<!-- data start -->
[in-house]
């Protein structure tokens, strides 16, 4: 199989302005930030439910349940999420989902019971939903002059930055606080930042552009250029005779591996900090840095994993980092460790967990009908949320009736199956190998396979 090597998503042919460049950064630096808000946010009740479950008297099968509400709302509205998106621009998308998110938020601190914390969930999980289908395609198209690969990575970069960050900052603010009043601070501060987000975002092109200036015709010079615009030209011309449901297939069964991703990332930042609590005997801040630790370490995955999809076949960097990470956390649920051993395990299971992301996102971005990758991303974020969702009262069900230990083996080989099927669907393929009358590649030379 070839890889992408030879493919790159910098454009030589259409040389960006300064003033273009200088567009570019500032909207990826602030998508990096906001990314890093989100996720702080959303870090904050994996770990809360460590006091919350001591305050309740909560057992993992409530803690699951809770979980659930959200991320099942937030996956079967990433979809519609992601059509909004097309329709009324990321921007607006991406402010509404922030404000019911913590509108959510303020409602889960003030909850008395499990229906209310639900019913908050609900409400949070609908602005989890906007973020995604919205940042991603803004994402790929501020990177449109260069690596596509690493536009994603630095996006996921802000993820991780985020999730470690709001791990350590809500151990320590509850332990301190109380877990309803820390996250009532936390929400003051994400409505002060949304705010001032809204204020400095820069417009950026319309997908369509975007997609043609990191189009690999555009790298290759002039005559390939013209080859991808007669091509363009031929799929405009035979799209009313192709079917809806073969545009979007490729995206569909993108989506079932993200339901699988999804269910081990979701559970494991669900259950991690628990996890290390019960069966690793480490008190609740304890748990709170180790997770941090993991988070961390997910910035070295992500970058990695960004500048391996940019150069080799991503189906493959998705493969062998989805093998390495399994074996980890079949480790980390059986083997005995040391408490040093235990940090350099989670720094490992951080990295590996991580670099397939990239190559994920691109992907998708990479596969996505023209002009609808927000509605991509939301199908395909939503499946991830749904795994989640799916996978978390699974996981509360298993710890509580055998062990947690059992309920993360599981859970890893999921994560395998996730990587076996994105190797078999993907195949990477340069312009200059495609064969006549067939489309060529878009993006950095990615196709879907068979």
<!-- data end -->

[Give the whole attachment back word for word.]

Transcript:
[in-house]
């Protein structure tokens, strides 16, 4: 199989302005930030439910349940999420989902019971939903002059930055606080930042552009250029005779591996900090840095994993980092460790967990009908949320009736199956190998396979 090597998503042919460049950064630096808000946010009740479950008297099968509400709302509205998106621009998308998110938020601190914390969930999980289908395609198209690969990575970069960050900052603010009043601070501060987000975002092109200036015709010079615009030209011309449901297939069964991703990332930042609590005997801040630790370490995955999809076949960097990470956390649920051993395990299971992301996102971005990758991303974020969702009262069900230990083996080989099927669907393929009358590649030379 070839890889992408030879493919790159910098454009030589259409040389960006300064003033273009200088567009570019500032909207990826602030998508990096906001990314890093989100996720702080959303870090904050994996770990809360460590006091919350001591305050309740909560057992993992409530803690699951809770979980659930959200991320099942937030996956079967990433979809519609992601059509909004097309329709009324990321921007607006991406402010509404922030404000019911913590509108959510303020409602889960003030909850008395499990229906209310639900019913908050609900409400949070609908602005989890906007973020995604919205940042991603803004994402790929501020990177449109260069690596596509690493536009994603630095996006996921802000993820991780985020999730470690709001791990350590809500151990320590509850332990301190109380877990309803820390996250009532936390929400003051994400409505002060949304705010001032809204204020400095820069417009950026319309997908369509975007997609043609990191189009690999555009790298290759002039005559390939013209080859991808007669091509363009031929799929405009035979799209009313192709079917809806073969545009979007490729995206569909993108989506079932993200339901699988999804269910081990979701559970494991669900259950991690628990996890290390019960069966690793480490008190609740304890748990709170180790997770941090993991988070961390997910910035070295992500970058990695960004500048391996940019150069080799991503189906493959998705493969062998989805093998390495399994074996980890079949480790980390059986083997005995040391408490040093235990940090350099989670720094490992951080990295590996991580670099397939990239190559994920691109992907998708990479596969996505023209002009609808927000509605991509939301199908395909939503499946991830749904795994989640799916996978978390699974996981509360298993710890509580055998062990947690059992309920993360599981859970890893999921994560395998996730990587076996994105190797078999993907195949990477340069312009200059495609064969006549067939489309060529878009993006950095990615196709879907068979």